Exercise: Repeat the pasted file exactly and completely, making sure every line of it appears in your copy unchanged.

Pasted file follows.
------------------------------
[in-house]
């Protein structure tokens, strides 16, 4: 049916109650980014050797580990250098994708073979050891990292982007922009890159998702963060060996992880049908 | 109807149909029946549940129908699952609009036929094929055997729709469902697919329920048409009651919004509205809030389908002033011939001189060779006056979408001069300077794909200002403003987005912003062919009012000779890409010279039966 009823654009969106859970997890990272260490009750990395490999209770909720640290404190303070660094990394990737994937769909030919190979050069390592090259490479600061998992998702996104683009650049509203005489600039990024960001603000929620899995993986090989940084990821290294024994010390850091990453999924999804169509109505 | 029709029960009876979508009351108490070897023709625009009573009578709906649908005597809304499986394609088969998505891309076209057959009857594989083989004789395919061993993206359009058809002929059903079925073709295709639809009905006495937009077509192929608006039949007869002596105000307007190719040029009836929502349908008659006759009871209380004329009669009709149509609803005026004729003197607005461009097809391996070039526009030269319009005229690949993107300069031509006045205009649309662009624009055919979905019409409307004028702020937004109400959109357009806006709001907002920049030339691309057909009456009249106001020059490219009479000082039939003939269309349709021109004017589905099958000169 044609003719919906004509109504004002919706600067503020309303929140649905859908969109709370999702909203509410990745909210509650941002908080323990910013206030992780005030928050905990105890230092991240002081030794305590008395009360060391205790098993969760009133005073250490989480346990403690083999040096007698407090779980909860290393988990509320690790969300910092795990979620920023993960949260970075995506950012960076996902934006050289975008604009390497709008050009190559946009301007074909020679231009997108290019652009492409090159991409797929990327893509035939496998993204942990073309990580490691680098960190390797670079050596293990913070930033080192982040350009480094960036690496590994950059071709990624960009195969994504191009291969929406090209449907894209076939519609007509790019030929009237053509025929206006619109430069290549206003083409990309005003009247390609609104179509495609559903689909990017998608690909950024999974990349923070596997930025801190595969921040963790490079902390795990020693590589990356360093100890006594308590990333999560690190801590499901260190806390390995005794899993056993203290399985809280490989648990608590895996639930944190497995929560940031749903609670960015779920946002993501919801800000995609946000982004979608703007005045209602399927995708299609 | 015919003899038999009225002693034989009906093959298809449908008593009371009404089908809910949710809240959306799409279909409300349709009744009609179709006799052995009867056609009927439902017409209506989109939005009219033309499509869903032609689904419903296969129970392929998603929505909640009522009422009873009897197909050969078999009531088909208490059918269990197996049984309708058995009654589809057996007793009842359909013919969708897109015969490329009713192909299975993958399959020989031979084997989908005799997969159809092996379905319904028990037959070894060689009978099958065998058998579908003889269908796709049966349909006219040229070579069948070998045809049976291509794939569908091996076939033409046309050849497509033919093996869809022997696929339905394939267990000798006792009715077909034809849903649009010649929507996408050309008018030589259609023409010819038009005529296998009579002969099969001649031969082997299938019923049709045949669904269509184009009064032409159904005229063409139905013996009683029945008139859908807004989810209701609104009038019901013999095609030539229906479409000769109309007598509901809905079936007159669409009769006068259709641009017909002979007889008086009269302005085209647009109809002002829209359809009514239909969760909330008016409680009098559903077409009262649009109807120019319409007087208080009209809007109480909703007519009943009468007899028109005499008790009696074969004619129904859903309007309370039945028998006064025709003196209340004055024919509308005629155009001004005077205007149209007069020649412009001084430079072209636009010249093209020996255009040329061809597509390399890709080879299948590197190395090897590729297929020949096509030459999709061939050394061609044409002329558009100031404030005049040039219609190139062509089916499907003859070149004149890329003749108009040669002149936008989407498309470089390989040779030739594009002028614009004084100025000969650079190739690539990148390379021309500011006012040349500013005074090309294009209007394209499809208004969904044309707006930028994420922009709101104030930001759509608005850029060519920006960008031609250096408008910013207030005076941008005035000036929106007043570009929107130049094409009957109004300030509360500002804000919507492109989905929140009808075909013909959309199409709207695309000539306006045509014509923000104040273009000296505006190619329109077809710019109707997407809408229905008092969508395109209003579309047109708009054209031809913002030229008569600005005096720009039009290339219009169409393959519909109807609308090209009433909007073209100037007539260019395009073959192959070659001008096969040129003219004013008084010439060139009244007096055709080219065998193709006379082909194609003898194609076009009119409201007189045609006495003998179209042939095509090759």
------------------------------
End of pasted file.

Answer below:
[in-house]
């Protein structure tokens, strides 16, 4: 049916109650980014050797580990250098994708073979050891990292982007922009890159998702963060060996992880049908 | 109807149909029946549940129908699952609009036929094929055997729709469902697919329920048409009651919004509205809030389908002033011939001189060779006056979408001069300077794909200002403003987005912003062919009012000779890409010279039966 009823654009969106859970997890990272260490009750990395490999209770909720640290404190303070660094990394990737994937769909030919190979050069390592090259490479600061998992998702996104683009650049509203005489600039990024960001603000929620899995993986090989940084990821290294024994010390850091990453999924999804169509109505 | 029709029960009876979508009351108490070897023709625009009573009578709906649908005597809304499986394609088969998505891309076209057959009857594989083989004789395919061993993206359009058809002929059903079925073709295709639809009905006495937009077509192929608006039949007869002596105000307007190719040029009836929502349908008659006759009871209380004329009669009709149509609803005026004729003197607005461009097809391996070039526009030269319009005229690949993107300069031509006045205009649309662009624009055919979905019409409307004028702020937004109400959109357009806006709001907002920049030339691309057909009456009249106001020059490219009479000082039939003939269309349709021109004017589905099958000169 044609003719919906004509109504004002919706600067503020309303929140649905859908969109709370999702909203509410990745909210509650941002908080323990910013206030992780005030928050905990105890230092991240002081030794305590008395009360060391205790098993969760009133005073250490989480346990403690083999040096007698407090779980909860290393988990509320690790969300910092795990979620920023993960949260970075995506950012960076996902934006050289975008604009390497709008050009190559946009301007074909020679231009997108290019652009492409090159991409797929990327893509035939496998993204942990073309990580490691680098960190390797670079050596293990913070930033080192982040350009480094960036690496590994950059071709990624960009195969994504191009291969929406090209449907894209076939519609007509790019030929009237053509025929206006619109430069290549206003083409990309005003009247390609609104179509495609559903689909990017998608690909950024999974990349923070596997930025801190595969921040963790490079902390795990020693590589990356360093100890006594308590990333999560690190801590499901260190806390390995005794899993056993203290399985809280490989648990608590895996639930944190497995929560940031749903609670960015779920946002993501919801800000995609946000982004979608703007005045209602399927995708299609 | 015919003899038999009225002693034989009906093959298809449908008593009371009404089908809910949710809240959306799409279909409300349709009744009609179709006799052995009867056609009927439902017409209506989109939005009219033309499509869903032609689904419903296969129970392929998603929505909640009522009422009873009897197909050969078999009531088909208490059918269990197996049984309708058995009654589809057996007793009842359909013919969708897109015969490329009713192909299975993958399959020989031979084997989908005799997969159809092996379905319904028990037959070894060689009978099958065998058998579908003889269908796709049966349909006219040229070579069948070998045809049976291509794939569908091996076939033409046309050849497509033919093996869809022997696929339905394939267990000798006792009715077909034809849903649009010649929507996408050309008018030589259609023409010819038009005529296998009579002969099969001649031969082997299938019923049709045949669904269509184009009064032409159904005229063409139905013996009683029945008139859908807004989810209701609104009038019901013999095609030539229906479409000769109309007598509901809905079936007159669409009769006068259709641009017909002979007889008086009269302005085209647009109809002002829209359809009514239909969760909330008016409680009098559903077409009262649009109807120019319409007087208080009209809007109480909703007519009943009468007899028109005499008790009696074969004619129904859903309007309370039945028998006064025709003196209340004055024919509308005629155009001004005077205007149209007069020649412009001084430079072209636009010249093209020996255009040329061809597509390399890709080879299948590197190395090897590729297929020949096509030459999709061939050394061609044409002329558009100031404030005049040039219609190139062509089916499907003859070149004149890329003749108009040669002149936008989407498309470089390989040779030739594009002028614009004084100025000969650079190739690539990148390379021309500011006012040349500013005074090309294009209007394209499809208004969904044309707006930028994420922009709101104030930001759509608005850029060519920006960008031609250096408008910013207030005076941008005035000036929106007043570009929107130049094409009957109004300030509360500002804000919507492109989905929140009808075909013909959309199409709207695309000539306006045509014509923000104040273009000296505006190619329109077809710019109707997407809408229905008092969508395109209003579309047109708009054209031809913002030229008569600005005096720009039009290339219009169409393959519909109807609308090209009433909007073209100037007539260019395009073959192959070659001008096969040129003219004013008084010439060139009244007096055709080219065998193709006379082909194609003898194609076009009119409201007189045609006495003998179209042939095509090759």